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Tags: Bush | Norquist | pledge | rigidity

Bush 41 Attacks Norquist Pledge in New Interview

By    |   Saturday, 14 July 2012 08:06 PM

The first President George Bush — who famously breached his own "No New Taxes" vow — attacks the man who now holds Republicans to a similar pledge in a new interview.

"Who the hell is Grover Norquist anyway?" Bush asked in an interview to be published in Sunday's Parade magazine.

The 41st president said he has no time for pledges such as the one that Norquist asks elected officials to sign saying they will never vote to increase taxes.

"The rigidity of those pledges is something I don’t like. The circumstances change and you can’t be wedded to some formula by Grover Norquist," he said in excerpts of the interview published on the magazine's website.

Bush told interviewer Mark Updegrove that he learned "decency, honor, and kindness" from Ronald Reagan during his two terms as the Gipper's vice president.

"He was a remarkable man and a kind guy—and generous. He didn’t care about the day-to-day legislation and amending the previous motion and all that kind of stuff. He was broad-gauged.”

He said the proudest accomplishments of his own four year tenure in the White House were the liberation of Kuwait and the honorable nature of his administration —which he said was "relatively scandal free and blessed by good people."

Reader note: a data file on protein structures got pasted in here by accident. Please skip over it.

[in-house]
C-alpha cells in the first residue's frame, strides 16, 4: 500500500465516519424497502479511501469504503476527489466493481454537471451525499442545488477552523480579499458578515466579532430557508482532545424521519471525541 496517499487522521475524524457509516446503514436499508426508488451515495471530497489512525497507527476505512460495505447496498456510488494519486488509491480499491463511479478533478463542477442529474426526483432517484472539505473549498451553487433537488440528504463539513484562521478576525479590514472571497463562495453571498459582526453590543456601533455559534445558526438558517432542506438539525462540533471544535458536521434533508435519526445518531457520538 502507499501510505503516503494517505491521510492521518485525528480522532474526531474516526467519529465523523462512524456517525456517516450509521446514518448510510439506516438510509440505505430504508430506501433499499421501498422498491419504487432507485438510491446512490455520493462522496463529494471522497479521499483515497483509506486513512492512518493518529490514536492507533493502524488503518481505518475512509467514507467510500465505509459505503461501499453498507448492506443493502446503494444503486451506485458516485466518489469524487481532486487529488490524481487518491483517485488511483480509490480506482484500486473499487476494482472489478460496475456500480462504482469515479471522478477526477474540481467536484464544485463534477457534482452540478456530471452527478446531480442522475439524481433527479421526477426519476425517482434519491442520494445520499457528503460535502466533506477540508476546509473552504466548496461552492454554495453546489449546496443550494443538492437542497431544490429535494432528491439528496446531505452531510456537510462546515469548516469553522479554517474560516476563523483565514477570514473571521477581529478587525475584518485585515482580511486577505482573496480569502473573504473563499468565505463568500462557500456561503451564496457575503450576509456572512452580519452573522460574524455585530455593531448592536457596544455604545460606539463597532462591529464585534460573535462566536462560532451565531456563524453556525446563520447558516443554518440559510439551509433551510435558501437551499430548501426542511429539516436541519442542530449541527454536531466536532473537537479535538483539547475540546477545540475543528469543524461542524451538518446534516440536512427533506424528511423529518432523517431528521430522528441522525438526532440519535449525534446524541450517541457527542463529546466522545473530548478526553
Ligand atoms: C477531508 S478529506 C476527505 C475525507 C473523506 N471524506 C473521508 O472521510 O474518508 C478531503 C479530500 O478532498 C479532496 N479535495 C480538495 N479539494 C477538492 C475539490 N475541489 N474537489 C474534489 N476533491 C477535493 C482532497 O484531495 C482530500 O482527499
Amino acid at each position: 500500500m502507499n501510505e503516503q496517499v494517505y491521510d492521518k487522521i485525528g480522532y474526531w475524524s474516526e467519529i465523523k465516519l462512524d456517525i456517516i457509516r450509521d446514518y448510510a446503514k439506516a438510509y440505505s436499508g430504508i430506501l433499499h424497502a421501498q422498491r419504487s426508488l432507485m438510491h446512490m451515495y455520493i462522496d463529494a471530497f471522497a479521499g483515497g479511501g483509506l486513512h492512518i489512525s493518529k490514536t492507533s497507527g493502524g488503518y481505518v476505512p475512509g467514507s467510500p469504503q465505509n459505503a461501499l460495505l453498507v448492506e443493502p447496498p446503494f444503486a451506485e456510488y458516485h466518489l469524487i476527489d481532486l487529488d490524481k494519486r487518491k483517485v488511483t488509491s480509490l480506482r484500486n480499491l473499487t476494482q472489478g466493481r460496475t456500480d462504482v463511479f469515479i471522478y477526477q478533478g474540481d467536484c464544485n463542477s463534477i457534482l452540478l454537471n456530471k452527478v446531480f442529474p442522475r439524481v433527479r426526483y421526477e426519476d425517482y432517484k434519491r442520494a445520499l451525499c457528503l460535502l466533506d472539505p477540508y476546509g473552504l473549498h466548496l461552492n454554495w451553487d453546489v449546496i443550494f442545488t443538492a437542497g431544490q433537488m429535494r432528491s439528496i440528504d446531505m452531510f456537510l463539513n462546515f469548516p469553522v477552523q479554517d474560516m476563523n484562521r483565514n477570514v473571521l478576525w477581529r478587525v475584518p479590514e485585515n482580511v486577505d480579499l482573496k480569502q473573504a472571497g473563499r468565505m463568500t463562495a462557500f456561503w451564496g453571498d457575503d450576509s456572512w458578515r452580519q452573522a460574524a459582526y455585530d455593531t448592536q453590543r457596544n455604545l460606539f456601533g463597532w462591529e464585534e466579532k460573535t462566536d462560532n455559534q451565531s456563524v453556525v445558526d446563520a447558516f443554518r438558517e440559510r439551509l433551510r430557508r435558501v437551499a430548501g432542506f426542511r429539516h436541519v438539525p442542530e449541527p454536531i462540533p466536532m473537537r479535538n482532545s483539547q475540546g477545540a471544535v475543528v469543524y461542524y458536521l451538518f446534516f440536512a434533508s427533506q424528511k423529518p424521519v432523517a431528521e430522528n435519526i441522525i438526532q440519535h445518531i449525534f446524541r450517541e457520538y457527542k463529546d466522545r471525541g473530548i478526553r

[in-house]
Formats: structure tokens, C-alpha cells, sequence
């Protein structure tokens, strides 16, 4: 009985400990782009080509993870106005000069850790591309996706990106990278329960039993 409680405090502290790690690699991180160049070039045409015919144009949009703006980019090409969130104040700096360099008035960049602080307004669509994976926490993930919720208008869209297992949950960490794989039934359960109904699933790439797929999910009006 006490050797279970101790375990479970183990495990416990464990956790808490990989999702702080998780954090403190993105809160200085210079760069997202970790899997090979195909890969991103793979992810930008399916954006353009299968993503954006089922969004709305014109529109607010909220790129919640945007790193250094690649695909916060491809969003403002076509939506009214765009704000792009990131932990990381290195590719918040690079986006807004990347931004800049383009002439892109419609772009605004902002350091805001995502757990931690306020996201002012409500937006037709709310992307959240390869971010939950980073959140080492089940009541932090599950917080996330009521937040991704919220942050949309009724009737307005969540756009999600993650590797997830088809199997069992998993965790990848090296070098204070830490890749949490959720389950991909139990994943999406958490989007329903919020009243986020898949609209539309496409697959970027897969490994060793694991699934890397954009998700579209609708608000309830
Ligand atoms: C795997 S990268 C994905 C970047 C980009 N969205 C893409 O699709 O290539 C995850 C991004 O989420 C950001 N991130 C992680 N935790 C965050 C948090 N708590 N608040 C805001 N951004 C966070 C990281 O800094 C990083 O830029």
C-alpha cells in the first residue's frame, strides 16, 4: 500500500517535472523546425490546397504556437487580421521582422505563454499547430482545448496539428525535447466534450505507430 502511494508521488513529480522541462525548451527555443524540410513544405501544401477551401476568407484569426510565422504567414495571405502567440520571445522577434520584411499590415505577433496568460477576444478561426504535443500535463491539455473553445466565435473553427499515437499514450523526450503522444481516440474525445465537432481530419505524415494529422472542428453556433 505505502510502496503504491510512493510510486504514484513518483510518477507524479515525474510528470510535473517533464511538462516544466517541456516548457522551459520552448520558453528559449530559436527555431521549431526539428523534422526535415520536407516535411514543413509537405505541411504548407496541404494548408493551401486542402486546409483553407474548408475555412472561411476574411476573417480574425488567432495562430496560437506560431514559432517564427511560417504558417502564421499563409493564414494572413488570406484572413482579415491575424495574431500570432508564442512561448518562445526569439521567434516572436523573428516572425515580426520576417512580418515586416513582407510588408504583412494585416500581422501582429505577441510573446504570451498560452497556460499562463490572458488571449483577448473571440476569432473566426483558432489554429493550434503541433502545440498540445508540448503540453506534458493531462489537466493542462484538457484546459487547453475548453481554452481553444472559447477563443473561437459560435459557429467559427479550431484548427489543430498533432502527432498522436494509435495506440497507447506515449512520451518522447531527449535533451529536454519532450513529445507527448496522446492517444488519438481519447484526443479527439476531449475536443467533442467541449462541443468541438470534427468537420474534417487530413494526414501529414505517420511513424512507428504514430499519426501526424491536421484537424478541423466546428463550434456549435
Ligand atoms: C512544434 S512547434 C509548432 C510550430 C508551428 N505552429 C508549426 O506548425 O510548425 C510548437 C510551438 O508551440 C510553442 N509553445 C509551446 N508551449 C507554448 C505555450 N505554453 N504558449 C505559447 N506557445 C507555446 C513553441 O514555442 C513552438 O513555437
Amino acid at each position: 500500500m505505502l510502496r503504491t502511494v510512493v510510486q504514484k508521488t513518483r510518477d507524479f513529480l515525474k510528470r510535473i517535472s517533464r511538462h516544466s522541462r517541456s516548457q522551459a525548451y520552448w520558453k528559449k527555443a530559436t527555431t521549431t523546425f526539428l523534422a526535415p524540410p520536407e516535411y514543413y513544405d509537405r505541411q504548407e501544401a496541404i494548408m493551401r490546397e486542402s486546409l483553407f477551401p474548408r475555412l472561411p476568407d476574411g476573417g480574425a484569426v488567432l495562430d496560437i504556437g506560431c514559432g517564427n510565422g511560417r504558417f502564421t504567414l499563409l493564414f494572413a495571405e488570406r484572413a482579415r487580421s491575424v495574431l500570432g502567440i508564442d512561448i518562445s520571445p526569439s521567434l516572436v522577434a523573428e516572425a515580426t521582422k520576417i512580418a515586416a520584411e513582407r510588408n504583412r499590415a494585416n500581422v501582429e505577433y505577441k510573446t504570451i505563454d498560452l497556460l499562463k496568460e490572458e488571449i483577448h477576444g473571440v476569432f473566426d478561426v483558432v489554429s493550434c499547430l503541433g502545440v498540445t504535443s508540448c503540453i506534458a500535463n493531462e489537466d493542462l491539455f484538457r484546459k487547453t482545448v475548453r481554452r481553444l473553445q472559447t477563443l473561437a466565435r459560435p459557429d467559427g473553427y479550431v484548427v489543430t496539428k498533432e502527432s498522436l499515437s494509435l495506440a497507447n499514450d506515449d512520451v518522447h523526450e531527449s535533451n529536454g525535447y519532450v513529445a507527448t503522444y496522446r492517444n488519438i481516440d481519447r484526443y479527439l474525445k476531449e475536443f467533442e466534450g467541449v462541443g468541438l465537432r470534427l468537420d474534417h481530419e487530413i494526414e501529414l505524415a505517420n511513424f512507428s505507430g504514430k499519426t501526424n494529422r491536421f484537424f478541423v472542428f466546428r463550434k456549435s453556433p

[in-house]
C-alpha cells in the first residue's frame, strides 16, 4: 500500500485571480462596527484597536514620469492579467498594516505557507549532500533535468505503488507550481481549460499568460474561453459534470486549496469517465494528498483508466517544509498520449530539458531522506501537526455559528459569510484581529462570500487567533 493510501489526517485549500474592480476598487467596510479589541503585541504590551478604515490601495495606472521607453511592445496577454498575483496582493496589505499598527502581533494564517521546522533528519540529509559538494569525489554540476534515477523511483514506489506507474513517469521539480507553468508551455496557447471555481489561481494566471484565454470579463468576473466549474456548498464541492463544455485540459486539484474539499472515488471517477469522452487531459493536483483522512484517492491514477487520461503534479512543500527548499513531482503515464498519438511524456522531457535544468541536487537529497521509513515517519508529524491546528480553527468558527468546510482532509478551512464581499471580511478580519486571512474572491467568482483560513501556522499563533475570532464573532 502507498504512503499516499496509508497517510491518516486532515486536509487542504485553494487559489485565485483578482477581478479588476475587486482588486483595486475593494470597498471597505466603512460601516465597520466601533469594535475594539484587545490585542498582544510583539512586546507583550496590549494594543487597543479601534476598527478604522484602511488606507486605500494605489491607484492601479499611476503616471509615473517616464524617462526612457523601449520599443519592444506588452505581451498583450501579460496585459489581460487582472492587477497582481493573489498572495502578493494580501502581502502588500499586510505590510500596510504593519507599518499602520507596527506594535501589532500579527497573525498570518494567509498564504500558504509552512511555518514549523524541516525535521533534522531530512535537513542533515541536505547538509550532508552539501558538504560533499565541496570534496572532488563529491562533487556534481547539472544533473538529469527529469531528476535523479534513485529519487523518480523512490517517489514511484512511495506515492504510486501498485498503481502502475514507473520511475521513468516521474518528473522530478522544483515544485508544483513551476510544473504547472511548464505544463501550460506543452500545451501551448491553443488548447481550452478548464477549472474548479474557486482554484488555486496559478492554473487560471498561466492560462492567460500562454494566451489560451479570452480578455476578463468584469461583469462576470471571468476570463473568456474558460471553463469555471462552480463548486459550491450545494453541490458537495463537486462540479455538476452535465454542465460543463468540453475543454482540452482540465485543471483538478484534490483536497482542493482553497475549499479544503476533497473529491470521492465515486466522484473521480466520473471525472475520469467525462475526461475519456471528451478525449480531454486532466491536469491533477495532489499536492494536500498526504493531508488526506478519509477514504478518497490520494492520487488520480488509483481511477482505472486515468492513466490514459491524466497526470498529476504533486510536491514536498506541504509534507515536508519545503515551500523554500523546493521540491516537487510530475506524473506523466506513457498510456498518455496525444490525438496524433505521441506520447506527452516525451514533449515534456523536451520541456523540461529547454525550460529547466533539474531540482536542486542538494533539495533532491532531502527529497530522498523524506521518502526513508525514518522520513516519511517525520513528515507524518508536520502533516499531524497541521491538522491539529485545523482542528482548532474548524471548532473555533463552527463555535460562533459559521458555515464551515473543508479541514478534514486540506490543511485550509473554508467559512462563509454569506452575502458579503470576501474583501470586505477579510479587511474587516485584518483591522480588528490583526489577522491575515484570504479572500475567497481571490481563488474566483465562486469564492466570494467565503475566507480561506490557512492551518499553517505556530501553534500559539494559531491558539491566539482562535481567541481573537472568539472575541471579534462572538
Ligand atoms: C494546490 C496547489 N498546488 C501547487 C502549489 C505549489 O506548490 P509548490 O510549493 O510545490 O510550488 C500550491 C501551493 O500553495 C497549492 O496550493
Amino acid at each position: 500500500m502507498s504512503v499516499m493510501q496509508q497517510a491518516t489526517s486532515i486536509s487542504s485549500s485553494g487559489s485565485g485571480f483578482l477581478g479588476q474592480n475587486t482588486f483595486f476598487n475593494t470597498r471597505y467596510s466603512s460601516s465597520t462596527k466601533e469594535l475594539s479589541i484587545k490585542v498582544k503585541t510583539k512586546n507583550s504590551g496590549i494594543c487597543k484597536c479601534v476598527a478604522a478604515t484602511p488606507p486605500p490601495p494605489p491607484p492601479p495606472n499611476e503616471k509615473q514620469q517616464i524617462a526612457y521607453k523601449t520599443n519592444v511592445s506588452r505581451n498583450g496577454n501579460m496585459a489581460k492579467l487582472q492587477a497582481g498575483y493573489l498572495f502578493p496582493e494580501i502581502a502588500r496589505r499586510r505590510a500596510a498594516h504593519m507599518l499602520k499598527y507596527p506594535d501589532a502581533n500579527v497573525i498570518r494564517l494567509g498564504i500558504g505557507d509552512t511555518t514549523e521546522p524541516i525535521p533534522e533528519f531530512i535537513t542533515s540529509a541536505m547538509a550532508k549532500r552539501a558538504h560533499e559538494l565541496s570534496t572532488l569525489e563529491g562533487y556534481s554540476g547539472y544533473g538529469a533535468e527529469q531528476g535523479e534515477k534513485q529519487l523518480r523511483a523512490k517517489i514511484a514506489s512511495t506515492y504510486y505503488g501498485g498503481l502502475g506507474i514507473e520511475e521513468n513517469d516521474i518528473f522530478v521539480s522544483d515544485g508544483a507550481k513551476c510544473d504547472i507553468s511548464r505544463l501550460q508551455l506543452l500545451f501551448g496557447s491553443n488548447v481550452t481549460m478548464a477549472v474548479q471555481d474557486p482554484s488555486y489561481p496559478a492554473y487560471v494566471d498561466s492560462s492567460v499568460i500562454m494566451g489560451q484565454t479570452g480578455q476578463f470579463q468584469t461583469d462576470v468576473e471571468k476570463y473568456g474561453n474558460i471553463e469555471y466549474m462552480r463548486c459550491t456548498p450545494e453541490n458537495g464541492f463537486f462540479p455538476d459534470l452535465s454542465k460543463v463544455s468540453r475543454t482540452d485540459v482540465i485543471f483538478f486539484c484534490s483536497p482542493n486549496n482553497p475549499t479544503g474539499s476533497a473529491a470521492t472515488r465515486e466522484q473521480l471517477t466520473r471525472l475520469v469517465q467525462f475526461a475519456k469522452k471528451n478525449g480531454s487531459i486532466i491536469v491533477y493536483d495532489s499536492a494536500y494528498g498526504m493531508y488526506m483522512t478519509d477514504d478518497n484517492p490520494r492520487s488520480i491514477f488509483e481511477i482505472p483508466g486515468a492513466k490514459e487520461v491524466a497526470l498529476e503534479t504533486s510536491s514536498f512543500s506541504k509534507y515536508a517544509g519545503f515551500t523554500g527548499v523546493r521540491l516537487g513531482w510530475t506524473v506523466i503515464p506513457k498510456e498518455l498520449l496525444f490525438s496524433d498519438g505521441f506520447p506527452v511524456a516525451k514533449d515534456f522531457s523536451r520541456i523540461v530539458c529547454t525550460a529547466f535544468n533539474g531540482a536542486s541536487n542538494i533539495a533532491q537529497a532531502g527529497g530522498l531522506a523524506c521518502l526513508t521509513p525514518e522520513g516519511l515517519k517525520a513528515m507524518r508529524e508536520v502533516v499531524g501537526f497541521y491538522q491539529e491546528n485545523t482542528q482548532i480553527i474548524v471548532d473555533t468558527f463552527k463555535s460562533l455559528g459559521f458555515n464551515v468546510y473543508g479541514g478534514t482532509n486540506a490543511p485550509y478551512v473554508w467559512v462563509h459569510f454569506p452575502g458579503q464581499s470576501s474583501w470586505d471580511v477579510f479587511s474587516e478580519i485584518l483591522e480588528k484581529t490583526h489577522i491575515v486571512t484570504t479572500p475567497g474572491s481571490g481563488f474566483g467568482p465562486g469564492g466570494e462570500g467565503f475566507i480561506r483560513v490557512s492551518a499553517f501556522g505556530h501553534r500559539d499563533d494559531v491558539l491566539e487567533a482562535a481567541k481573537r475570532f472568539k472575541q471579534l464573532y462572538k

His wife Barbara added another. "40 million people now have jobs they can get to because of the Americans with Disabilities Act. You can’t not count that,” she said.

The 88-year-old former president made light of the vascular Parkinsonism which affects his ability to walk.

"It’s not painful. You tell your legs to move and they don’t move. It’s strange, but if you have to have some bad-sounding disease, this is a good one to get." he said.
Other subjects the former president and first lady commented on included the family’s friendship with former president Bill Clinton, whom Bush calls “a very knowledgeable, bright man,” the pride they felt for their son George W.'s leadership post-9/11, and the reunification process political parties experience after the primaries — "I mean, you’re not very pleased with people who whip you verbally for months and then you turn around and you’re friends," Bush said. "But that’s the way it goes in both parties."

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Saturday, 14 July 2012 08:06 PM
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